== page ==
What Gets Your Attention?


 What gets your attention? Indeed, what do you habitually turn towards? Or, conversely, what do you regularly turn away from?  

 Please do not say that where you look doesn’t matter as you shrug the question off muttering, 'To each his own,' or, 'All the matters is one’s personal preference,' or, 'You do your thing and I’ll do mine.' 

 Such careless statements may reveal a nonchalance, an unthinking and passive acceptance of whatever comes one’s way. Uncritically, persons like this make statements such as, 'I like all kinds of music,' 'I’ll eat anything,' or, 'All religions are the same.’  Such lifeless, dreary statements! 

 I feel deflated in response to such colourless phrases and wish to ask: 'Is your universe really that dull? You are that blasé about everything? You glibly make references to enjoying all music, all kinds of food, and all religions? Oh c’mon? Kick into gear, please!   

 It strikes me that for someone who has at least some substance and character, a level of discernment will exist about what he allows into his life and what he won’t.

 Not just anything will do for such a one. For a discriminating person, the philosophy is: 'This will do, but that won’t.’ 

 Such a one knows that choices are always to be made and he wants to make the best choices he can. He’s like admirable great chefs or conductors who have come to know through long effort and experimentation that 'this is worthwhile and that isn’t.’ 

 And we who feast upon the great chef’s skillfully prepared selections or who hear the great conductor’s highly trained orchestra, reap the benefits.

 People like this have been carefully distinguishing between what’s great and what isn’t, what's false and what's true, what's good and what's bad, the real and the unreal, for many years, as a way of life.    

 It seems to me that as soon as someone unthinkingly claims that one direction is as good as another, the effect is to knock the wind out of the sails of the passionate search for the things that matter, for the things that truly count, for essential things. 

 So I have a protest against the constant relativizing made by the 'everything is the same' crowd. I think that their passivity is antithetical to the noble search for high ideals and values.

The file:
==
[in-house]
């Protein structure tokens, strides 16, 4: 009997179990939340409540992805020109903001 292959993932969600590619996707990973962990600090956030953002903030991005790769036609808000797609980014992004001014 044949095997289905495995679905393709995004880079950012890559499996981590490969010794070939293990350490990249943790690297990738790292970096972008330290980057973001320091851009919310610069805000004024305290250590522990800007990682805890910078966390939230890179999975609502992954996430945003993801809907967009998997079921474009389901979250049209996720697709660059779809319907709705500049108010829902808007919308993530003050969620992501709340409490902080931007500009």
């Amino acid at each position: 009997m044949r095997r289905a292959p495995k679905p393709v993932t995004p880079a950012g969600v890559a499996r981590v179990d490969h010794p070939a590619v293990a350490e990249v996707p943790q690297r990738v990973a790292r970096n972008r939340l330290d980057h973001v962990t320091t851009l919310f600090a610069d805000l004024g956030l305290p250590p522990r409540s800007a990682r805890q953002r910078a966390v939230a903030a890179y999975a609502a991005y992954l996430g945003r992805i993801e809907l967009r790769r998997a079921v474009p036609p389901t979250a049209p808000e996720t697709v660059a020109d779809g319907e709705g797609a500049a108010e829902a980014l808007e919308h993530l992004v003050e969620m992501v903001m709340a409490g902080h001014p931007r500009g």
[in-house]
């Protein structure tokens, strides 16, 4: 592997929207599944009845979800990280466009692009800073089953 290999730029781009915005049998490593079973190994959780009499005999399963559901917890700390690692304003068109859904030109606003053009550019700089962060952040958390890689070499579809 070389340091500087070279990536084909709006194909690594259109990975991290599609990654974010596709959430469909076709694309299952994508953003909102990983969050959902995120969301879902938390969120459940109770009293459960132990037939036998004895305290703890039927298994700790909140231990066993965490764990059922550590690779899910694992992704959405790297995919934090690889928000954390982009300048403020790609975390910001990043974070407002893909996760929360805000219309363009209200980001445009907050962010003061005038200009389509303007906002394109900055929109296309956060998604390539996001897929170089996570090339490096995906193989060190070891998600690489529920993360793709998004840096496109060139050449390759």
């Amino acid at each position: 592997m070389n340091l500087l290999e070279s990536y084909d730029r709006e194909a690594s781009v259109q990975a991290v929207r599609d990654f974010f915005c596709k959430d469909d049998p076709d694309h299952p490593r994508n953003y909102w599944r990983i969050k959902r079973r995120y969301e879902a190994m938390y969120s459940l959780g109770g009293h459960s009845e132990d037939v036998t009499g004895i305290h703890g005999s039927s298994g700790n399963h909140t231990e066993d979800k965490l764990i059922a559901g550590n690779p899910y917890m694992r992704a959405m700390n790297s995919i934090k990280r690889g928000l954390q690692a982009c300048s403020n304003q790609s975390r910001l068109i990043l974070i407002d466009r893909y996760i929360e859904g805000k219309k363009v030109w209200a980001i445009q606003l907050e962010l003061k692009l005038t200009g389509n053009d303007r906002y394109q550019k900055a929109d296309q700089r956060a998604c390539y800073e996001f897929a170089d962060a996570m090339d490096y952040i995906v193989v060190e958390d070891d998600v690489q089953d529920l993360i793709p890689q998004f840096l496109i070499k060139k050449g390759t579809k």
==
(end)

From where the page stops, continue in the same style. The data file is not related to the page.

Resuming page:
Clearly, it matters a great deal where each of us choose to direct our gaze - what each of us chooses to contemplate. For in all of life, certain things will 'lift you up,' while others will 'take you down.' 

 It matters a great deal what gets your attention and what does not. It matters what you gravitate towards. It matters what you steer clear from. It truly matters that you avoid some things like the plague.

 The direction you go in has consequences. Going down that path is not the same as going down this one. One path will take you home. The other path will get you lost.

 Furthermore, what gets my attention, what I notice and care about, informs everyone about my character, or lack thereof.

 What gets my attention and what I avoid, reveals the quality of my inner life and the quality of my character. 

 You may have had the disheartening experience I’ve had of learning that someone about whom you had a good opinion is interested in some soul depleting activity! We think upon hearing it: 'He cares about that?! That’s what he spends his time doing? He goes there? And hangs with that crowd? He lives in that gutter for entertainment? Oh dear. I hoped it wasn’t true when I heard it.' 

 On the other hand, you hear that someone you’ve been getting to know happens to love Gorecki’s Third Symphony and, well, you think, this points to a certain capacity in him for wonder, depth and beauty. And I think: 'I’m so impressed that he loves that quality and depth of music! I didn’t know he had that in him! Apparently he does! I’m impressed and would like to know him better! 

 Thus, everyone’s effect is either to depress or to inspire. Where they’ve been looking and focusing is what is making all the difference.

 Some years ago I received a strong dose of inspiration when a new girlfriend came to visit. This blond pulled up to my parent’s home in a yellow convertible and then bounded towards the front door, her arms full of records and books. It was quite the sight to behold and I’ve never recovered from the impact. 

 When the blond played the music and referenced the books, I was entranced. I thought: 'She loves this level of music and this quality of books? This is some kind of impressive chick!' I thought: 'She's for me, and I married her.’ That was thirty-nine years ago. And, as I said, I’m still recovering and trust I never will.

 It just matters so much what we allow into our fields of vision. I was twenty years of age when I took a course at Regent College in Vancouver. That’s where I first saw the blond. A while later, I took a weekend course at a church called Inductive Bible Study. There she was again. I had been looking in the direction of spiritual environments. I found treasure in those locations.